— by WILLIAM STERR —
On September 11, 2001, the radical Islamic organization, al Qaida, attacked financial and military targets in mainland United States. What followed was the “War on Terror,” created and administered first by the Bush Administration, and on to the present day.
The first target of this war was the nation of Afghanistan. Invading without UN sanction, the US and its allies promised not just liberation from the Taliban and al Qaida, but a “Marshall Plan” for rebuilding a nation which had suffered such destruction over the decades that Defense Secretary Donald Rumsfeld referred to bombing insurgent camps as “bouncing the rubble.” Twenty years later countless lives have been lost, $trillions have been spent, and Afghanistan is perhaps worse off than it was in 2001.
“My Childhood, My Country: 20 Years in Afghanistan” chronicles the life of one boy and his family over that tragic span of time. The boy is Mir Hussain.
We meet Mir at his cave home in Bamiyan, the home of the giant Buddhas the Taliban had blown to bits. They had moved there to avoid the famine of their home village. Mir is a boy of seven and for him, life is fun. He sees the American helicopters fly overhead and pretends he is flying too. His innocent smile is in sharp contrast to the care-worn features of his father, step-mother and older brother. However, the whole family is hoping for the freedom and improved lives the Americans promise.
As time passes the story darkens. Mir’s father and brother want him to study, knowing education is the only route out of the poverty they endure. But, that poverty means Mir must begin working, plowing the soil so there will be food. Schoolwork begins to suffer. Then, the family moves back to their village and their ruined home – a home they cannot afford to repair. However, there is work, and coal mines offer an opportunity for goods (first a bicycle, then a motorbike) as well as an improved living standard. School is forgotten, as the old tapestry of entrapment is rewoven for Mir’s generation.
The Americans had promised freedom, but had failed to fully route the Taliban who re-surge and begin to threaten Mir’s village. By now, too early in his later estimation, he has married and has a child. He decides to move to a nearby city, Maza-al-Sharif, where the family hopes the work will be less severe and the security greater. Their plans do not work out. Mir cannot find work for months; it is a depressing time.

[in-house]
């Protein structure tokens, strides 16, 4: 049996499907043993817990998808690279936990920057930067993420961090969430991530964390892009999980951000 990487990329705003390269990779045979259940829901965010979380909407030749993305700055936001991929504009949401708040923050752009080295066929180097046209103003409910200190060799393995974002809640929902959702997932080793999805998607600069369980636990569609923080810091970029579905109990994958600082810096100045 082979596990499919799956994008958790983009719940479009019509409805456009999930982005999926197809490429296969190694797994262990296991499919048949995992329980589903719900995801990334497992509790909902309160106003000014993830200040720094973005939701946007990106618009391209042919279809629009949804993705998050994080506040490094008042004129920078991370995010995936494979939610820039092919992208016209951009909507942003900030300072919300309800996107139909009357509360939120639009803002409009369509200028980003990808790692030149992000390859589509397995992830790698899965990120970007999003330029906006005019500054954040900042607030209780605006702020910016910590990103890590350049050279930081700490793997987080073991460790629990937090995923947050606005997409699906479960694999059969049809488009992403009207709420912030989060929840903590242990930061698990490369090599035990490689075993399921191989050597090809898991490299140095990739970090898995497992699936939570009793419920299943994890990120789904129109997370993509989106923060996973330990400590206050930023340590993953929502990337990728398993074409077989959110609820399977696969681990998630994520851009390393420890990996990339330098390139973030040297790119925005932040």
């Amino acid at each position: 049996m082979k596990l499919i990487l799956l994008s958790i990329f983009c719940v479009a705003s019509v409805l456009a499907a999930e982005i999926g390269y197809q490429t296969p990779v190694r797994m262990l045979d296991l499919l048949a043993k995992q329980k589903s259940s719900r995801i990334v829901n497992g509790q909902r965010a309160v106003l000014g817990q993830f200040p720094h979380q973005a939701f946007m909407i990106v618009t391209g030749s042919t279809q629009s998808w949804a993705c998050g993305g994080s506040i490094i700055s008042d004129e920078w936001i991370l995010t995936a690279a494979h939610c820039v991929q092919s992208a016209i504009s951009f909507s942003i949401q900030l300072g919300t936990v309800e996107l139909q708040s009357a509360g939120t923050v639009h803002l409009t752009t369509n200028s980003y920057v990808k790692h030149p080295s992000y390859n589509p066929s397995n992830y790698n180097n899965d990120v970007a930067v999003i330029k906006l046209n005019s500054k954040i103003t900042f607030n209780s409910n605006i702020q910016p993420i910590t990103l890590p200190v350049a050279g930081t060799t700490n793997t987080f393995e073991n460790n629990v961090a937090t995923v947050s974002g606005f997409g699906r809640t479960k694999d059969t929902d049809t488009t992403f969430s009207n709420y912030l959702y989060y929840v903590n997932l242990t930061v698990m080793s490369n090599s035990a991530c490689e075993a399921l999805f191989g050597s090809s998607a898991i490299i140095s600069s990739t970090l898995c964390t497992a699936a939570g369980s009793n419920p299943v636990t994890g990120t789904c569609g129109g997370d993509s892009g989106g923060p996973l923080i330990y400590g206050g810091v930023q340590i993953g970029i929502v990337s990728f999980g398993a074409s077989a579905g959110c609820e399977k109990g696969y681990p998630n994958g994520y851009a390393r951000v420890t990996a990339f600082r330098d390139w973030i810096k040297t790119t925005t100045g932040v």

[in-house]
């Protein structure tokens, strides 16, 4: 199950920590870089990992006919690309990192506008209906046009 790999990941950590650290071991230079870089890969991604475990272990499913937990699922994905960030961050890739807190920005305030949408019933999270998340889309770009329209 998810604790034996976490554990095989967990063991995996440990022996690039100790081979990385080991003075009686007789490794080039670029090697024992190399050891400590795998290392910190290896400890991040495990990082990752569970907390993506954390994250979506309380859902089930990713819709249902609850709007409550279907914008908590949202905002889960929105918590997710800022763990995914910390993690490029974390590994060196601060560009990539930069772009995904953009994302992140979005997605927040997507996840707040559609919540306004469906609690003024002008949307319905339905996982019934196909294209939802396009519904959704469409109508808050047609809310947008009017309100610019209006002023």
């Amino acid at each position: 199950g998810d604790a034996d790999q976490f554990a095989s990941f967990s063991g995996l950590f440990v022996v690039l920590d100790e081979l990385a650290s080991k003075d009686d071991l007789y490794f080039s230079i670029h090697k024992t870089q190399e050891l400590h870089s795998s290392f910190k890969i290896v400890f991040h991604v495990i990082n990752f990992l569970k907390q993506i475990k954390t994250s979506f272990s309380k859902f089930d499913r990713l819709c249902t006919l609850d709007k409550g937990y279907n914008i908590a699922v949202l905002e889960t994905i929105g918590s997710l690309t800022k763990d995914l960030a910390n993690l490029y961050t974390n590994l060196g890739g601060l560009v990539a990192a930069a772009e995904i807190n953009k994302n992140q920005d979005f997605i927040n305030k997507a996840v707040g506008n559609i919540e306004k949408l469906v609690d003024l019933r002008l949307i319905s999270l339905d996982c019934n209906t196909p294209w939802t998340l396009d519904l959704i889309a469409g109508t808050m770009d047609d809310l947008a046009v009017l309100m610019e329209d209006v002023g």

Finally, through the team filming his life, he obtains a job filming news events – in Kabul, the capitol city. But even here life become precarious. American fatigue with an endless war, rampant official corruption, and Taliban advances portend a dark future.
Award winning filmmakers Phil Grabsky and Shoaib Sharifi weave a tale of hope and innocence betrayed, expertly interweaving the footage of Mir and his family with news reports and political statements from around the western world. The arrogance of American and British leaders as they set about creating an Afghanistan in their own image despite warnings that the war’s solution must be an Afghan solution, presages the negotiations between the Trump administration and the Taliban, without the Afghan government, as the US washes it’s hands and disastrously walks away. However, guilt and betrayal are not something that any amount of soap, water and scrubbing can remove.
Writer/Directors: Phil Grabsky and Shoaib Sharifi
Producers: Amanda Wilkie and Phil Grabsky
Cinematographer: Phil Grabsky and Shoaib Sharifi
Editor: Clive Mattlock
Music: Asa Bennett
Runtime: One hour, 31 minutes
Availability: Apple TV, CBC GEM
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